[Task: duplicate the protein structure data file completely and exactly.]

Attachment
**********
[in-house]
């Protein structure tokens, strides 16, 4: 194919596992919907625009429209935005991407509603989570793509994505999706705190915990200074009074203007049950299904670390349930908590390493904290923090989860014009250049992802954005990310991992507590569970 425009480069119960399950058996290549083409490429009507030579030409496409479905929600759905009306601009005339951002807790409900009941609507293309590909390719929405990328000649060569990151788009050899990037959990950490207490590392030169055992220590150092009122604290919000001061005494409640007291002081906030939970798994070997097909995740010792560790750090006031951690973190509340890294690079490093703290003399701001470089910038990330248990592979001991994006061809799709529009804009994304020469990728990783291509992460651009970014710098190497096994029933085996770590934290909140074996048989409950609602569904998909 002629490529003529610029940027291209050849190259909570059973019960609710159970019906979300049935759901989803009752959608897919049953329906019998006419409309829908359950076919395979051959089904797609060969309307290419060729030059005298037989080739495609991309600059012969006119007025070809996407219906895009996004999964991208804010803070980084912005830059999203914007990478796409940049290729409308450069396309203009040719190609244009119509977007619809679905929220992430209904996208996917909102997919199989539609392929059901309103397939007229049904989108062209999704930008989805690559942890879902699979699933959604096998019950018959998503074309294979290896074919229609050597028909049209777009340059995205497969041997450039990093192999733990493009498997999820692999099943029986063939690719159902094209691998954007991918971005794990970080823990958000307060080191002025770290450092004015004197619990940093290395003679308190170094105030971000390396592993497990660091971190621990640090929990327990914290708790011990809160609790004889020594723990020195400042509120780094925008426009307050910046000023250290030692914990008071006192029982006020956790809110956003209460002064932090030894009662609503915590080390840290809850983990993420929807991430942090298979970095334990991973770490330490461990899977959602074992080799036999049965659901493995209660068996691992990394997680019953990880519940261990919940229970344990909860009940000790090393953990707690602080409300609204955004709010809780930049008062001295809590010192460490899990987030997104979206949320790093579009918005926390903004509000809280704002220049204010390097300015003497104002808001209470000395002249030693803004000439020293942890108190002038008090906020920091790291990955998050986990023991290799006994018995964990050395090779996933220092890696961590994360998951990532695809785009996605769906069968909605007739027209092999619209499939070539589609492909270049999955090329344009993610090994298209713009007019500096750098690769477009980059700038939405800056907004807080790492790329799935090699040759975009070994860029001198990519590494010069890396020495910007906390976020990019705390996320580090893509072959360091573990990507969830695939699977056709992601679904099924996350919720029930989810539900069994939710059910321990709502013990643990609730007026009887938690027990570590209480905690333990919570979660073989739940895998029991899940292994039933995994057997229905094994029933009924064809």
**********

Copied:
[in-house]
């Protein structure tokens, strides 16, 4: 194919596992919907625009429209935005991407509603989570793509994505999706705190915990200074009074203007049950299904670390349930908590390493904290923090989860014009250049992802954005990310991992507590569970 425009480069119960399950058996290549083409490429009507030579030409496409479905929600759905009306601009005339951002807790409900009941609507293309590909390719929405990328000649060569990151788009050899990037959990950490207490590392030169055992220590150092009122604290919000001061005494409640007291002081906030939970798994070997097909995740010792560790750090006031951690973190509340890294690079490093703290003399701001470089910038990330248990592979001991994006061809799709529009804009994304020469990728990783291509992460651009970014710098190497096994029933085996770590934290909140074996048989409950609602569904998909 002629490529003529610029940027291209050849190259909570059973019960609710159970019906979300049935759901989803009752959608897919049953329906019998006419409309829908359950076919395979051959089904797609060969309307290419060729030059005298037989080739495609991309600059012969006119007025070809996407219906895009996004999964991208804010803070980084912005830059999203914007990478796409940049290729409308450069396309203009040719190609244009119509977007619809679905929220992430209904996208996917909102997919199989539609392929059901309103397939007229049904989108062209999704930008989805690559942890879902699979699933959604096998019950018959998503074309294979290896074919229609050597028909049209777009340059995205497969041997450039990093192999733990493009498997999820692999099943029986063939690719159902094209691998954007991918971005794990970080823990958000307060080191002025770290450092004015004197619990940093290395003679308190170094105030971000390396592993497990660091971190621990640090929990327990914290708790011990809160609790004889020594723990020195400042509120780094925008426009307050910046000023250290030692914990008071006192029982006020956790809110956003209460002064932090030894009662609503915590080390840290809850983990993420929807991430942090298979970095334990991973770490330490461990899977959602074992080799036999049965659901493995209660068996691992990394997680019953990880519940261990919940229970344990909860009940000790090393953990707690602080409300609204955004709010809780930049008062001295809590010192460490899990987030997104979206949320790093579009918005926390903004509000809280704002220049204010390097300015003497104002808001209470000395002249030693803004000439020293942890108190002038008090906020920091790291990955998050986990023991290799006994018995964990050395090779996933220092890696961590994360998951990532695809785009996605769906069968909605007739027209092999619209499939070539589609492909270049999955090329344009993610090994298209713009007019500096750098690769477009980059700038939405800056907004807080790492790329799935090699040759975009070994860029001198990519590494010069890396020495910007906390976020990019705390996320580090893509072959360091573990990507969830695939699977056709992601679904099924996350919720029930989810539900069994939710059910321990709502013990643990609730007026009887938690027990570590209480905690333990919570979660073989739940895998029991899940292994039933995994057997229905094994029933009924064809």